So the post-riot ideological battle lines are almost fixed.

In the blue corner, for it's broadly on the right, we have the family breakdown argument. The looting and violence is the predictable outcome of a deep forgetting in our society of the fifth commandment: honour your father and mother. Authority begins in the home. Liberal forces, or experiments, have emasculated it.

In the red corner, for it's broadly on the left, we have the culture of greed argument. We live in a smash and grab society, which politicians and bankers have exploited too, so who can now blame them if aspirational gangs and street opportunists join in? The riots are the predictable outcome of deep divisions in society.

It's an inevitable war, and another sign of an impotent politics that can't really do anything about family breakdown or runaway markets anyway, should either option be thought desirable. Further, and to isolate a more specific concern, it seems to me that the divide draws too on largely redundant conceptions of ethics. The blues are broadly deontological: enforcing 'thou shalt not' is their solution. The reds are broadly utilitarian: the greatest happiness is not being brought to the greatest number, but to an elite few. Neither, I think, can get to the real issues.

I feel a bit scholastic suggesting it - as another siren screams past my window - but a virtue ethics approach might offer something different. The analysis might work better if it's considered that relatively poor parts of society have lost much hope of the good life, and relatively wealthy parts of society have little love of the common good. There is little motive in either, therefore, to work on the habits and character that instills the social virtues we called Citizen Ethics.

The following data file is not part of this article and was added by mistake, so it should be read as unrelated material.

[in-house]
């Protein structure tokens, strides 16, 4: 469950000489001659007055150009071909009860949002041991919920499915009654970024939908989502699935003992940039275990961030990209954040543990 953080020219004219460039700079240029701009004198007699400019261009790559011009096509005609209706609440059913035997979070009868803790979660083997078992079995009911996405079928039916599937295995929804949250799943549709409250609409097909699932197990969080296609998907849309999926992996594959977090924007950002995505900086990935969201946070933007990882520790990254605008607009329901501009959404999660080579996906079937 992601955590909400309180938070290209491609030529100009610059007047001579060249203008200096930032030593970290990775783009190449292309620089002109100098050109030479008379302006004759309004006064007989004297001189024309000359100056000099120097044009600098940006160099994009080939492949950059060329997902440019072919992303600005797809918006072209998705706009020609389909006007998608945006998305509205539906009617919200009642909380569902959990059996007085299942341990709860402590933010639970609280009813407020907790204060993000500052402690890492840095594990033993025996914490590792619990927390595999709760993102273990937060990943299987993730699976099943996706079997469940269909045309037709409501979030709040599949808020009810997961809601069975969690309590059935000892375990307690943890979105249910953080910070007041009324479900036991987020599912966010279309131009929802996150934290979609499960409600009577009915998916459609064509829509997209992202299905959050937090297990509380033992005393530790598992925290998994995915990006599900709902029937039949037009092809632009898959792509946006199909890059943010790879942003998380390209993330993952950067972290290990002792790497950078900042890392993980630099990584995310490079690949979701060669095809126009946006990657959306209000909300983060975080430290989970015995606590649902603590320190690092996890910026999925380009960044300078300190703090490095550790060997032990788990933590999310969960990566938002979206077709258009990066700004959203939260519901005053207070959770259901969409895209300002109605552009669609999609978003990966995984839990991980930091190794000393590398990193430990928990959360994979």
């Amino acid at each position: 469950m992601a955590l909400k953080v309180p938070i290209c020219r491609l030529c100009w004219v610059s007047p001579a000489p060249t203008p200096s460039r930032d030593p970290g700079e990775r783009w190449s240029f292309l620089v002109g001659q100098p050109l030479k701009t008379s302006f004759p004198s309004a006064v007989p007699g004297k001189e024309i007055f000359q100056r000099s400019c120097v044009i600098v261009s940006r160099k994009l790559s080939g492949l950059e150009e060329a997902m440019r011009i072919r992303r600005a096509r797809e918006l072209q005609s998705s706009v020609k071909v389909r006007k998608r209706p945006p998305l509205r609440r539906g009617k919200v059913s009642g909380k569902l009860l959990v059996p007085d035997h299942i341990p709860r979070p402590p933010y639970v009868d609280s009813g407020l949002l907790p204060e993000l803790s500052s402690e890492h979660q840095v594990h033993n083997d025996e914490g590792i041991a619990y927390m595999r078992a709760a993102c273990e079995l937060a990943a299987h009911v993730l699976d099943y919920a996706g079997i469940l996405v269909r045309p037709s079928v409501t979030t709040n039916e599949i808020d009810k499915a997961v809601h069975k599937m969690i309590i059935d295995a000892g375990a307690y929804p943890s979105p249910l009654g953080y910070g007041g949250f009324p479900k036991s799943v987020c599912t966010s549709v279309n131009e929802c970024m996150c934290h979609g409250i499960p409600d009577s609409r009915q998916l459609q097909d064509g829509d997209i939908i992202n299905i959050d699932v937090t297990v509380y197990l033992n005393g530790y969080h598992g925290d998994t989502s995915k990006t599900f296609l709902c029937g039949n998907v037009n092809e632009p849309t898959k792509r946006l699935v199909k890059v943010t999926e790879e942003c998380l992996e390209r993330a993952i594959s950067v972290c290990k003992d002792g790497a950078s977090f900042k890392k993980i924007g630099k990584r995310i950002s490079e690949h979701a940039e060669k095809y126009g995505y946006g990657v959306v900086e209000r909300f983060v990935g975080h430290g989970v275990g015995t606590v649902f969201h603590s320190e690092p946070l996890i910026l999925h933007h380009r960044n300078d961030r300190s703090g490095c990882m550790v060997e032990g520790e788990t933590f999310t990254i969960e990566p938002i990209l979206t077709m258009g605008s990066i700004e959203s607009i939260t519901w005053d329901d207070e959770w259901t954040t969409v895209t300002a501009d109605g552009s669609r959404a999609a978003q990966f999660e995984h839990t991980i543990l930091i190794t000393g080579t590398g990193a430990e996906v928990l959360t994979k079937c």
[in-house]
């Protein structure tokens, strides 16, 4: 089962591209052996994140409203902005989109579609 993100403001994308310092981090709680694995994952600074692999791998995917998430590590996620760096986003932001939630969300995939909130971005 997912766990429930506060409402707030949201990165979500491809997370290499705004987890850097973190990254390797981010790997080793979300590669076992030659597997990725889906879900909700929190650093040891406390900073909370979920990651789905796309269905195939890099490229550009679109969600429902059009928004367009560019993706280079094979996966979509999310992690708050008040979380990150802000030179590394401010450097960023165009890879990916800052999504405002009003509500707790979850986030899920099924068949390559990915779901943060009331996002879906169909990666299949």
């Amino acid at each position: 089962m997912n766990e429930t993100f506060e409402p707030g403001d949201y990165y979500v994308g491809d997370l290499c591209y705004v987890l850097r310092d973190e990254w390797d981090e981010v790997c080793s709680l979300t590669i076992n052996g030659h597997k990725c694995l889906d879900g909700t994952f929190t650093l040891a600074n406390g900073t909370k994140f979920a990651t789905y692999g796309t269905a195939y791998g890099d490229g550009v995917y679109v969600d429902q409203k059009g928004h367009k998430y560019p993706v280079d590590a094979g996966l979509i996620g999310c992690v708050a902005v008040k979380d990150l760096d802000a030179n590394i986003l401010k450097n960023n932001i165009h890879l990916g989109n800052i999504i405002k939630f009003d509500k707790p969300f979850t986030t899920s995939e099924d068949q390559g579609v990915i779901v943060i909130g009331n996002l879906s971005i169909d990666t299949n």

To be frank, our project stopped just as the trickiest issue was becoming clearer. If the telos of life is not hedonistic consumption, not radical individualism, not serving markets and capital, then what fundamentally is it to flourish as a human person? Answers below the fold.

Actually, I'm sure such questions can't directly be answered. As in one's own life, so in society: any renewed vision of how to live well must gather, emerge, unfold - and probably only in conjunction with breakdown and pain. That's part of what it is to be all too human too.